The St. Louis Cardinals are in a tight spot when it comes to deciding how or if to use injured catcher Yadier Molina the rest of the 2014 post season.
Molina, a veteran of 11 seasons, left Game 2 of the National League Championship Series Monday with what he described as a stabbing pain in his side. He stood at the plate, unable to move, after hitting a double play ground ball. After the game it was revealed Molina strained his oblique. Yet, for now, the Redbirds have chosen not to disable Molina and replace him on their active roster of players eligible for NLCS and World Series play.
Could Molina truly be useful in such a compromised condition? Could he jeopardize his 2015 season or his career by trying to play in a diminished capacity? Are the Cardinals wasting a roster spot out of respect to Molina, trying to make him eligible to make a token appearance in the World Series, should the Redbirds make it?
Molina arguably has the most impressive post season resume in the Cardinals' fabled history.
Premium content for only $0.99
For the most comprehensive local coverage, subscribe today.
Still in his prime, he holds the record for most post season games played at 86. That accomplishment might cause old school types to scoff, noting that there was no wild card play-in game until two years ago, no division series until less than two decades ago and the league championship series has only existed for 45 years.
True. But even the greatest of Redbirds legends can't top Molina's mark of playing in four World Series with St. Louis. Stan Musial also played in four Fall Classics in the 1940s as did lefty hurler "Wild" Bill Hallahan who compiled a 4-1 record and a 1.36 earned run average pitching in the 1926, '30, '31 and '34 World Series. No Cardinals player has ever played in five.
A good case can be made that it was a lot easier to get into the World Series before the multiple rounds of playoffs. Up until 1969 if you had the best record of the 8-10 teams in your league you got into the World Series. Now teams not only have to have one of the top records during the regular season, they have to wade their way through two rounds of play against other top teams to qualify.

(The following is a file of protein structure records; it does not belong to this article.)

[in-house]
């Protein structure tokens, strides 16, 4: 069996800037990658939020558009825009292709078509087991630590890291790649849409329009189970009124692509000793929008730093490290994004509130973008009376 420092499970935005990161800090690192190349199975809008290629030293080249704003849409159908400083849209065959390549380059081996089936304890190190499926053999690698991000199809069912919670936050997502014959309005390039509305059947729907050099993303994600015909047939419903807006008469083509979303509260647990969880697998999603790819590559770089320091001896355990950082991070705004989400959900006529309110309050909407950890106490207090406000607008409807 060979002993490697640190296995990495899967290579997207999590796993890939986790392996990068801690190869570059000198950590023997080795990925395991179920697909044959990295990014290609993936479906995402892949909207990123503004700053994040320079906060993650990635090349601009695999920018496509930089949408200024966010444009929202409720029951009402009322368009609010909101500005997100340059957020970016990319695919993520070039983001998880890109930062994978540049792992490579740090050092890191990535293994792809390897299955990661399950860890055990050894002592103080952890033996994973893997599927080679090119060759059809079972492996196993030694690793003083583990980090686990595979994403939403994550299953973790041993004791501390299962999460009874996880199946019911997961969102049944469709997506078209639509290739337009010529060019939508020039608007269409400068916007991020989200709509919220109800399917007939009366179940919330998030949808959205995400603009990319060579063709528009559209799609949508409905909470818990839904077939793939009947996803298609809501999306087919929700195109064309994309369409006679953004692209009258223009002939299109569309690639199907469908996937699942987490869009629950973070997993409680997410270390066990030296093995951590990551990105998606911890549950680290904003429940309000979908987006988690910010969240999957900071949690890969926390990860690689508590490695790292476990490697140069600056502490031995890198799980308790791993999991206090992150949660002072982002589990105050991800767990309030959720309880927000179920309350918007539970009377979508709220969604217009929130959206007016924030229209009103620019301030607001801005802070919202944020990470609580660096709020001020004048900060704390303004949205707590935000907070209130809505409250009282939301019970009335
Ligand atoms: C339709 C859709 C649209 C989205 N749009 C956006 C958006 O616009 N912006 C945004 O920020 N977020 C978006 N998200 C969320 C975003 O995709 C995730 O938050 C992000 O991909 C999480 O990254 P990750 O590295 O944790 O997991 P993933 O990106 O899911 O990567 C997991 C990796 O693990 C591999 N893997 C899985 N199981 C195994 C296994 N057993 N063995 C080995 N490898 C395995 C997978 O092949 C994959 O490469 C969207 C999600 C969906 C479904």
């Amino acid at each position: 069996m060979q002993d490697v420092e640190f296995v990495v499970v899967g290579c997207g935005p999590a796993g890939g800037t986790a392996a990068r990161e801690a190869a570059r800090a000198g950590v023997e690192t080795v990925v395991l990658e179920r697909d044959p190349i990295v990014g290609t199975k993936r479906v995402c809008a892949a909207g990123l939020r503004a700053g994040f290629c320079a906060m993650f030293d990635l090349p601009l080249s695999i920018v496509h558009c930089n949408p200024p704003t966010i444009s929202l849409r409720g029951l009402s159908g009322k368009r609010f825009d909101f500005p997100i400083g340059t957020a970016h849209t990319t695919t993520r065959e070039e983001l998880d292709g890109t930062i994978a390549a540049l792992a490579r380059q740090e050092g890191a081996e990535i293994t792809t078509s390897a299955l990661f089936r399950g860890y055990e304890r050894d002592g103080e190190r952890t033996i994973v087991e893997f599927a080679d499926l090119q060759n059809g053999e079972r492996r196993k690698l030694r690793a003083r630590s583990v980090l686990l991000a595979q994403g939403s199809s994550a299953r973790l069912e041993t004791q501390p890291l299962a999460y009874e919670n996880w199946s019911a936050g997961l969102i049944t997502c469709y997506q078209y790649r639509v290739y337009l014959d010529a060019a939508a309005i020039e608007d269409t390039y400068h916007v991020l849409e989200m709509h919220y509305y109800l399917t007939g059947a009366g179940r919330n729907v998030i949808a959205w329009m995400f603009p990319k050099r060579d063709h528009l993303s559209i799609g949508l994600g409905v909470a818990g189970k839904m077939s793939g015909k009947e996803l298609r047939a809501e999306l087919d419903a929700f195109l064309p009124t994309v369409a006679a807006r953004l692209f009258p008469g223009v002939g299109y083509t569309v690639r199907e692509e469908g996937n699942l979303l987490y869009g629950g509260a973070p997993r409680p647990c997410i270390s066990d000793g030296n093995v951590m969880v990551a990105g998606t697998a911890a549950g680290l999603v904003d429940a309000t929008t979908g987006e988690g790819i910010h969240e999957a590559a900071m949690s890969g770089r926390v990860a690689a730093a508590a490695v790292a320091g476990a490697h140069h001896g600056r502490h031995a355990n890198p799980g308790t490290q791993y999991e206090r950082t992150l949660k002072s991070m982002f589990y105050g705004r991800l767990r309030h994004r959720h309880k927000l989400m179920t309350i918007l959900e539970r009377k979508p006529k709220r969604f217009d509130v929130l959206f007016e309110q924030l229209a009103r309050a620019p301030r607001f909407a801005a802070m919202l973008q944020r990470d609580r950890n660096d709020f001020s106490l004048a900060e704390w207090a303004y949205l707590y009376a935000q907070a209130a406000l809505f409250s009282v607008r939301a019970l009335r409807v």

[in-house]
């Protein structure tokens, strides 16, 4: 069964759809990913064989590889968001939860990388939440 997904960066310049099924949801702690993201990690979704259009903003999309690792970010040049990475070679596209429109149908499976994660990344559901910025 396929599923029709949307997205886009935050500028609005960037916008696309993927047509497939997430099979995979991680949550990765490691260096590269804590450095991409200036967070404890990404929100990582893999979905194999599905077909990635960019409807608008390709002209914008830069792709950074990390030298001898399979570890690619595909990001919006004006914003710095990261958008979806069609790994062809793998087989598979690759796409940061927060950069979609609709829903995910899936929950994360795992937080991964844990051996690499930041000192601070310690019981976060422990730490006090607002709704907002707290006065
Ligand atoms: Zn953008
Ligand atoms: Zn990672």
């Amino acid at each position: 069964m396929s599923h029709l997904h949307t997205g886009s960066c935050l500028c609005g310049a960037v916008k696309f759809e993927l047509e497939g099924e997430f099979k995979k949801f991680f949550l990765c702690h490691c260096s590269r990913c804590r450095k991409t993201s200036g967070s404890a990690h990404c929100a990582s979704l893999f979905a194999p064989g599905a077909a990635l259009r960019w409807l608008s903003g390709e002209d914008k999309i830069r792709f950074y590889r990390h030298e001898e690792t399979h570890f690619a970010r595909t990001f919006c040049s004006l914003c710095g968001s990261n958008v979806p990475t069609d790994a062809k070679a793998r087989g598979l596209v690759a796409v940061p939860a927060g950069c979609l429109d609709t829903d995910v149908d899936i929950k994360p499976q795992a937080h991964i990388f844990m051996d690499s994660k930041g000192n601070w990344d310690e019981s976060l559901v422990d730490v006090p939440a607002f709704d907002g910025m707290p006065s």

As a fan, I'd love to see Molina get his fifth World Series. I'd love it even more if he could pull a Kirk Gibson moment and hobble off the bench to chip in a game-winning hit. But I wouldn't take a shot in the dark at those elusive goals at the potential cost of him worsening the injury and threatening several promising years of future.
The oblique muscles are a major component of swinging a baseball bat with authority. If Molina tears the muscles further and requires a long rehab -- or surgery -- there is no guarantee he'll come back quickly or as strong as he was before.
An oblique injury can also compromise a player's ability to throw a baseball hard. Molina, while he has made himself a good hitter, justifies his big paycheck because of his dominating defense. The Cardinals surely don't want to do anything to mess that up.
St. Louis was very fortunate to get a very capable catcher with a World Series win on his resume. They ought to use A.J Pierzynski and not risk Yadi's health.